14th January 2016
As part of the team behind SafeLives’ Knowledge Hub, it’s my job to answer some of the tricky questions professionals working with victims of domestic abuse face. Recently, a few areas have been in touch about Marac-to-Marac transfers, and how to share information when it becomes known that a Marac victim has moved.
Victims and their children living with high-risk abuse can fall through the gaps when they move areas, so it’s crucial we all play our part in keeping them as safe as possible.
When we know that a victim has moved out of a Marac area it’s essential that we let the new area know and support the victim’s future risk management by supplying any relevant information – such as previous minutes and action plans. It’s also really important that Marac reps speak to their counterparts in the old area.
Receiving a case
If you receive a transfer from another area, you should request information such as previous minutes and action plans if they are missing. Ensure it’s made clear on the agenda where the case has been transferred from.
Check Marac representatives are liaising with their counterparts in other areas. Where gaps or issues are identified, follow local protocol to address or escalate as appropriate.
Liaise with the previous Idva and ensure an appropriate handover happens as early as possible, clarifying the current situation and risks.
Liaise with your counterpart in the old area. Gather any information they might have and, where relevant, share it at the meeting.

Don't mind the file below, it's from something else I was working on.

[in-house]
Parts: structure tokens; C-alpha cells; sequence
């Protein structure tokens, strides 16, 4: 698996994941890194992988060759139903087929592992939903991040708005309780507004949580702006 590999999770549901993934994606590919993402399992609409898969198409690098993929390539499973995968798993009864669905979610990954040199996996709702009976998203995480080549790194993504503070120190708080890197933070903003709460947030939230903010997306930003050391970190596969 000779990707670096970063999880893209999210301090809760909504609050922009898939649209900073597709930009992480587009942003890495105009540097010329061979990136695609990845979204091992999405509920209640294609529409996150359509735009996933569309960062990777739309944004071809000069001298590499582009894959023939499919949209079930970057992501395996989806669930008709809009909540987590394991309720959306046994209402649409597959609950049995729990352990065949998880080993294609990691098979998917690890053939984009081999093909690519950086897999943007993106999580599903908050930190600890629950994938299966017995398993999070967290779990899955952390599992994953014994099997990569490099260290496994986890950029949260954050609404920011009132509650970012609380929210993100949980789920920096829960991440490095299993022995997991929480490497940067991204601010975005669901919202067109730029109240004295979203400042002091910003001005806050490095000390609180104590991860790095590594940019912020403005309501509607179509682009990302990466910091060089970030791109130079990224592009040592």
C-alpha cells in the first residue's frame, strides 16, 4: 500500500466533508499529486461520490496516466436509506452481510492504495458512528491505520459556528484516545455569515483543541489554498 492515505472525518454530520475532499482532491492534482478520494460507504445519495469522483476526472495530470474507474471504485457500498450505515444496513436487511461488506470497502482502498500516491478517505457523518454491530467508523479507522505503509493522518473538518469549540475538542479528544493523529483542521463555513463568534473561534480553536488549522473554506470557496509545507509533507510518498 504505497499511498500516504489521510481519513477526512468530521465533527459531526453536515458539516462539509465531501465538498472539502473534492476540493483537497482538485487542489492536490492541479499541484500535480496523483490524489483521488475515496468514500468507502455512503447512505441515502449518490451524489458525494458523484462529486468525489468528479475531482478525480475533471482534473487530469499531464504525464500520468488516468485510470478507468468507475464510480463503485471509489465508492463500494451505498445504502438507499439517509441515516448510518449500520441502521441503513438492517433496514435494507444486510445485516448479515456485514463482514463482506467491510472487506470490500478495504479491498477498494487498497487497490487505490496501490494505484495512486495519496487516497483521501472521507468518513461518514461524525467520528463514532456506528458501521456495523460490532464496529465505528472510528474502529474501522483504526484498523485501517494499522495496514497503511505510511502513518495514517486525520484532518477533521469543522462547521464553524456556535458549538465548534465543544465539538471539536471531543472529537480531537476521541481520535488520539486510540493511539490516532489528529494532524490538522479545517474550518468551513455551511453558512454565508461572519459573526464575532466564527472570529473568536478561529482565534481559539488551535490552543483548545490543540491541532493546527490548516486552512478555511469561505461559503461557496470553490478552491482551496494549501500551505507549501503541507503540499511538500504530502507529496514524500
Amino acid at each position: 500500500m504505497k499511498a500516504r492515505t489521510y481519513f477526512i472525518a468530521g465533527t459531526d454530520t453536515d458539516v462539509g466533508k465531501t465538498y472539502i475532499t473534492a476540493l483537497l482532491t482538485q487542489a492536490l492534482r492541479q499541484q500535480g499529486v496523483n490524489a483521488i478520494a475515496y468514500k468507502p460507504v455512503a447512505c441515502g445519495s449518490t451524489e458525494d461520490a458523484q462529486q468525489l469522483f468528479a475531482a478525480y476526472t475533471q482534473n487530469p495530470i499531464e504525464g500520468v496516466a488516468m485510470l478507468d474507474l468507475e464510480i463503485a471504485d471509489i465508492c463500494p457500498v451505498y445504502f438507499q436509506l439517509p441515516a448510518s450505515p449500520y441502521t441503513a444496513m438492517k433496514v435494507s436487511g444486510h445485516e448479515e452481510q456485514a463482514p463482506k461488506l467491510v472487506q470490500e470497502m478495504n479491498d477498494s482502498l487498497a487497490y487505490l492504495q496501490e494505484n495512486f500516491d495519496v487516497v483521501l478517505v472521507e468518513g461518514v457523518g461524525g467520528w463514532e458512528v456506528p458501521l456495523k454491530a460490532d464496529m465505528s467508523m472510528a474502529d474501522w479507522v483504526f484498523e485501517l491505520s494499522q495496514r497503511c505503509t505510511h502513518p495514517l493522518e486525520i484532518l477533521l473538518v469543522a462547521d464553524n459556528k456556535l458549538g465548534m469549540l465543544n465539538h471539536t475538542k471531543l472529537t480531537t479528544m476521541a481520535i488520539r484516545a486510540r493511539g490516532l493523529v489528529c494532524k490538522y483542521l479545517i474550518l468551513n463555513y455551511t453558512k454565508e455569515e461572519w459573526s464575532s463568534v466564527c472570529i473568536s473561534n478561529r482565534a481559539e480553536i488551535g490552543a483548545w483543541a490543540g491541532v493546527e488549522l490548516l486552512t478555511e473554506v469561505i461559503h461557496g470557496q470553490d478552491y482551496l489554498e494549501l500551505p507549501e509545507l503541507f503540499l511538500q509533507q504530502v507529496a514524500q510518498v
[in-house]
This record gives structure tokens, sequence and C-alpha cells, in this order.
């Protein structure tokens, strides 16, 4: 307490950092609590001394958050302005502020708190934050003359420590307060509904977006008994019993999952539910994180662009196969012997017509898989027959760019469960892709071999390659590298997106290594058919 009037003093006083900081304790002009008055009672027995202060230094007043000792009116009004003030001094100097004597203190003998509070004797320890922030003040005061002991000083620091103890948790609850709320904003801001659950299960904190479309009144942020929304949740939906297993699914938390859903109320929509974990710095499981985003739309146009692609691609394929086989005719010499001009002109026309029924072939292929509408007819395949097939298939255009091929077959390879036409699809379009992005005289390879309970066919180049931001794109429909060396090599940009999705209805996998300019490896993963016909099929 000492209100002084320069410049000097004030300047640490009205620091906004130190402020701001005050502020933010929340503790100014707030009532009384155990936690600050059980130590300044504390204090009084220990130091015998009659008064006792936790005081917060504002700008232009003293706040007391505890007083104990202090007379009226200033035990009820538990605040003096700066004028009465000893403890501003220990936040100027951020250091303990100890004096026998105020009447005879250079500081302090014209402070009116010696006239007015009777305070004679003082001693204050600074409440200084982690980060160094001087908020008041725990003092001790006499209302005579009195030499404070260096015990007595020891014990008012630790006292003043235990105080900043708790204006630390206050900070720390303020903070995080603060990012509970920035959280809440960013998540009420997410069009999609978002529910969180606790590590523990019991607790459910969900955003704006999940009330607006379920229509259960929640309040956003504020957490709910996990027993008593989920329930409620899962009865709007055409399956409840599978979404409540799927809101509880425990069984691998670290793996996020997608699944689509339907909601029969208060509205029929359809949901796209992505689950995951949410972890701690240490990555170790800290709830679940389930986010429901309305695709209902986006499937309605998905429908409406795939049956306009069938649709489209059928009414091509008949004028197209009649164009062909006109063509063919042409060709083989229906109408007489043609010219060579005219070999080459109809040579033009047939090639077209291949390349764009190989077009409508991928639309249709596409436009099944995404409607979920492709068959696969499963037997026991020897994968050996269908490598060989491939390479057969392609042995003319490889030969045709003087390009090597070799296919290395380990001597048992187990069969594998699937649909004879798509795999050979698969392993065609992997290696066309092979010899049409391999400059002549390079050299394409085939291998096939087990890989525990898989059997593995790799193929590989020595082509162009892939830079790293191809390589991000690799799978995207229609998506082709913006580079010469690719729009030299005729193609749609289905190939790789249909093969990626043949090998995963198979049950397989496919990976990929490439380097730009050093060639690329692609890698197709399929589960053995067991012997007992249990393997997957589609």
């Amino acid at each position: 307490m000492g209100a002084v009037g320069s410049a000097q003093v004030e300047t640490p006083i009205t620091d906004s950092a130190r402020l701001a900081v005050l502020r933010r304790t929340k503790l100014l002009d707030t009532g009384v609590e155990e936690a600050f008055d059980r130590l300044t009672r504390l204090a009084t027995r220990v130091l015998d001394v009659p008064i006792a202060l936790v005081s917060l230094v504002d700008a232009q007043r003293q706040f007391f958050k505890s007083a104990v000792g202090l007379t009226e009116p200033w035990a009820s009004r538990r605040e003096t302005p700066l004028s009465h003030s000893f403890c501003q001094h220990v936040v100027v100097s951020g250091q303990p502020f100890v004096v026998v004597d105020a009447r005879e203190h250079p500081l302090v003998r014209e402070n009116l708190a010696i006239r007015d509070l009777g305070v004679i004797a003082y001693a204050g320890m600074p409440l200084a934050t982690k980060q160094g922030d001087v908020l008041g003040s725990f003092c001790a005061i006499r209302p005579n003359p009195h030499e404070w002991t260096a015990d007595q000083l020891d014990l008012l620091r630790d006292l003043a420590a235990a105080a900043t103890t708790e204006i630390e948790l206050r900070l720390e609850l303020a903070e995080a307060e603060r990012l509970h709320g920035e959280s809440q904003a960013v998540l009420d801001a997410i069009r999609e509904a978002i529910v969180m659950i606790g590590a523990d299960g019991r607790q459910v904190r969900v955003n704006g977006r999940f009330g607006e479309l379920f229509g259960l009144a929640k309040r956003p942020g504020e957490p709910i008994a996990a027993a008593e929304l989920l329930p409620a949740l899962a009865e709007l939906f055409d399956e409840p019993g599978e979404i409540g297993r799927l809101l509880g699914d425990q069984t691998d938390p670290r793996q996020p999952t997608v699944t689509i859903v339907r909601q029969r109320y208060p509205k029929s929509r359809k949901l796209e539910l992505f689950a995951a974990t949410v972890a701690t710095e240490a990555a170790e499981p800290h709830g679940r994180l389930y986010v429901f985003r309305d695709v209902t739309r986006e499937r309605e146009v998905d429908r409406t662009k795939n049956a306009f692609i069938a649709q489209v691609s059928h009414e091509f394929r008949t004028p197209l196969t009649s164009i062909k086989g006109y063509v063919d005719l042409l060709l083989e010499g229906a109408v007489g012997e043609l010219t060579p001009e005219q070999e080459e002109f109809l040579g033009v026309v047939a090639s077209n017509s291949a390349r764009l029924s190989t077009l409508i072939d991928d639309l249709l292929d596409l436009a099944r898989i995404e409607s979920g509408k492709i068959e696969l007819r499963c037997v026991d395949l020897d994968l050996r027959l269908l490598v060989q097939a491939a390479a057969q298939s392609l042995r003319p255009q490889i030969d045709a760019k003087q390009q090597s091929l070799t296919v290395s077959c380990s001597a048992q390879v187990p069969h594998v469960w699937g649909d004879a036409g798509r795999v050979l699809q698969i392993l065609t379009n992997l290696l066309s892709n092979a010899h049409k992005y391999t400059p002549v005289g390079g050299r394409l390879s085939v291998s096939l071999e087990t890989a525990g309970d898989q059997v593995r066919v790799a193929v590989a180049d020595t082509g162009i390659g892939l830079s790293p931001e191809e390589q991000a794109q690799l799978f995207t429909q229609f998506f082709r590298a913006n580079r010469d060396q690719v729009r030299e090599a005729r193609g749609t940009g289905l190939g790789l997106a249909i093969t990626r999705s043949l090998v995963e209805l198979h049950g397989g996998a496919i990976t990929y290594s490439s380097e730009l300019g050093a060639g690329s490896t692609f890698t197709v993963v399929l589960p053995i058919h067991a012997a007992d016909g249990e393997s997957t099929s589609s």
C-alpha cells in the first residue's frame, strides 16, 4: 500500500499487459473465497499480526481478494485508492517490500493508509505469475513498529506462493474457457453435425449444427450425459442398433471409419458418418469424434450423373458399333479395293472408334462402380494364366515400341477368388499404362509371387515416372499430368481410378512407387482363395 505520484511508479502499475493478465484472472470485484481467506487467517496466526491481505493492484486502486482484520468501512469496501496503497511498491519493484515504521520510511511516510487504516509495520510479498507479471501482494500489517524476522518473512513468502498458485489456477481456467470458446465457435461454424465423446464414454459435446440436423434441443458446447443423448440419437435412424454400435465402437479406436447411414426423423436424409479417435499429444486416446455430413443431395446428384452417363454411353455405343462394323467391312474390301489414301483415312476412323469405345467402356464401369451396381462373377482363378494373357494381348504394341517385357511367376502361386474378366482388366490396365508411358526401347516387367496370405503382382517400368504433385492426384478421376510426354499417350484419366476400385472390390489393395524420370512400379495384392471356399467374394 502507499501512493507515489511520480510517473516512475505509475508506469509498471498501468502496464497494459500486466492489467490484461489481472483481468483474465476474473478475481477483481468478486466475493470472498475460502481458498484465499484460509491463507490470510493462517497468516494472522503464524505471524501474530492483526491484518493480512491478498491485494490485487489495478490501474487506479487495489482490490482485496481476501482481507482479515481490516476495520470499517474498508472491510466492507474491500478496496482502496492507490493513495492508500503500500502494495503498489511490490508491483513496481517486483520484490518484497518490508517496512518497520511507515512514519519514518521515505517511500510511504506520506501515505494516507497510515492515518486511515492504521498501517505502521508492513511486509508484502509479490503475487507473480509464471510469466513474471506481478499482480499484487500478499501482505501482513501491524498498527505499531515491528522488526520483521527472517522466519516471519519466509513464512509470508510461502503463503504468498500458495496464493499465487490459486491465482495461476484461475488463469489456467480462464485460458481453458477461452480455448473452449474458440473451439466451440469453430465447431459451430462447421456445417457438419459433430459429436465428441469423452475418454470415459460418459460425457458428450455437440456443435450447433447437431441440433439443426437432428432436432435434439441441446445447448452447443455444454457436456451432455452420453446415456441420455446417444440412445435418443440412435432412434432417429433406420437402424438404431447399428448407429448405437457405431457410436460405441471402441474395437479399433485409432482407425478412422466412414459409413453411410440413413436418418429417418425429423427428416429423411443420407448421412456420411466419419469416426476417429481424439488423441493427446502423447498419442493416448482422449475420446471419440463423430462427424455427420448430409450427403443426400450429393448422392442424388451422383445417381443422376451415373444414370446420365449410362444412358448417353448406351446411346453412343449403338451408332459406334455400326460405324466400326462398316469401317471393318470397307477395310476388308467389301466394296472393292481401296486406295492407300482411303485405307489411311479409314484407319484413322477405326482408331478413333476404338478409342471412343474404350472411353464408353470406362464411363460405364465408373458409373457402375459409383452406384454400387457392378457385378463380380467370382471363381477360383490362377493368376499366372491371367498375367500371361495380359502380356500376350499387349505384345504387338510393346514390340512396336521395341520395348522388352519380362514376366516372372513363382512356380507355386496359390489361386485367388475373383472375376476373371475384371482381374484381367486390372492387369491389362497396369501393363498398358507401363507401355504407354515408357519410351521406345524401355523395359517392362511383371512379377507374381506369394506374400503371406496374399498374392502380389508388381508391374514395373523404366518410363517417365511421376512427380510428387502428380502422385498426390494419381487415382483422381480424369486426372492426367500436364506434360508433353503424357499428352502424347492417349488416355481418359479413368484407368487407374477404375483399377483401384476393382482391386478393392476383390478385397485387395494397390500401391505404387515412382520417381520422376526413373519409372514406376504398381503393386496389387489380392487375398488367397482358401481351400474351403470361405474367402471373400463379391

Transferring a case
If you are transferring a case to another area, follow SafeLives' recommended practice - send all the relevant information you have, including previous minutes and action plans.
Ensure that the case is discussed in line with SafeLives recommended practice and transferred as appropriate.
Identify and liaise with Idva in the new area, hand the case over and ensure the new Idva is aware of the current situation and risks.
Liaise with your counterpart in the new area, share all relevant information with them so that the case can be appropriately discussed at their meeting.
I’ve been at many a Marac where a transferred case cannot be fully discussed because no-one has made contact with their agency’s counterparts. I can’t stress how important this is. We are doing a disservice to victims if we are not able to share information, identify risks and action plan appropriately.
For more comprehensive guidance, take a look at our Marac-to-Marac flowchart. We’ve also prepared some answers to frequently asked questions about the Marac transfer process. And to make it really straightforward, there’s even a Marac transfer form for the referring area to use.
Whatever your role, our team of experts is here to offer help and advice on all aspects of the response to domestic abuse. We can also work with you to develop multi-agency approaches like Marac and Mash, offer advice on commissioning domestic abuse services, and support you to deliver local scrutiny panels focused on improving outcomes for families affected by domestic abuse.
To find out more and get in touch, go to safelives.org.uk/knowledgehub.